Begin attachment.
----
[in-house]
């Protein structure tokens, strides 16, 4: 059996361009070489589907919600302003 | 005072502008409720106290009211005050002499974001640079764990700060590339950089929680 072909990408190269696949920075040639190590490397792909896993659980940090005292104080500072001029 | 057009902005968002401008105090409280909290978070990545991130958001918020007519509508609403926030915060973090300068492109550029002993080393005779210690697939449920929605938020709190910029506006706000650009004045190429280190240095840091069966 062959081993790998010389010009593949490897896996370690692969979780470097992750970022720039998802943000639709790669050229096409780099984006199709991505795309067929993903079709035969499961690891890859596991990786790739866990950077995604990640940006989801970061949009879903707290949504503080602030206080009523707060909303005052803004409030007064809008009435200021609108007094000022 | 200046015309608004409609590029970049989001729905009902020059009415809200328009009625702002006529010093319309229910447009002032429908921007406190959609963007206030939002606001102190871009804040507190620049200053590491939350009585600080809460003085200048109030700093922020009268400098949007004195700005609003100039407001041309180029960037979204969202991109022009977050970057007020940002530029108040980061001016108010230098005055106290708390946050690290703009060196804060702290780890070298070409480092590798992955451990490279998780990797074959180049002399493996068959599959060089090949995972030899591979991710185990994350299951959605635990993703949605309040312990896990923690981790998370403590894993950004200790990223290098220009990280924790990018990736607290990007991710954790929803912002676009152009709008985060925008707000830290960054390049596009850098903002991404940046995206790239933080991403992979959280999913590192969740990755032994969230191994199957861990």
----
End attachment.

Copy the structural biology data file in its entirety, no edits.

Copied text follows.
[in-house]
């Protein structure tokens, strides 16, 4: 059996361009070489589907919600302003 | 005072502008409720106290009211005050002499974001640079764990700060590339950089929680 072909990408190269696949920075040639190590490397792909896993659980940090005292104080500072001029 | 057009902005968002401008105090409280909290978070990545991130958001918020007519509508609403926030915060973090300068492109550029002993080393005779210690697939449920929605938020709190910029506006706000650009004045190429280190240095840091069966 062959081993790998010389010009593949490897896996370690692969979780470097992750970022720039998802943000639709790669050229096409780099984006199709991505795309067929993903079709035969499961690891890859596991990786790739866990950077995604990640940006989801970061949009879903707290949504503080602030206080009523707060909303005052803004409030007064809008009435200021609108007094000022 | 200046015309608004409609590029970049989001729905009902020059009415809200328009009625702002006529010093319309229910447009002032429908921007406190959609963007206030939002606001102190871009804040507190620049200053590491939350009585600080809460003085200048109030700093922020009268400098949007004195700005609003100039407001041309180029960037979204969202991109022009977050970057007020940002530029108040980061001016108010230098005055106290708390946050690290703009060196804060702290780890070298070409480092590798992955451990490279998780990797074959180049002399493996068959599959060089090949995972030899591979991710185990994350299951959605635990993703949605309040312990896990923690981790998370403590894993950004200790990223290098220009990280924790990018990736607290990007991710954790929803912002676009152009709008985060925008707000830290960054390049596009850098903002991404940046995206790239933080991403992979959280999913590192969740990755032994969230191994199957861990």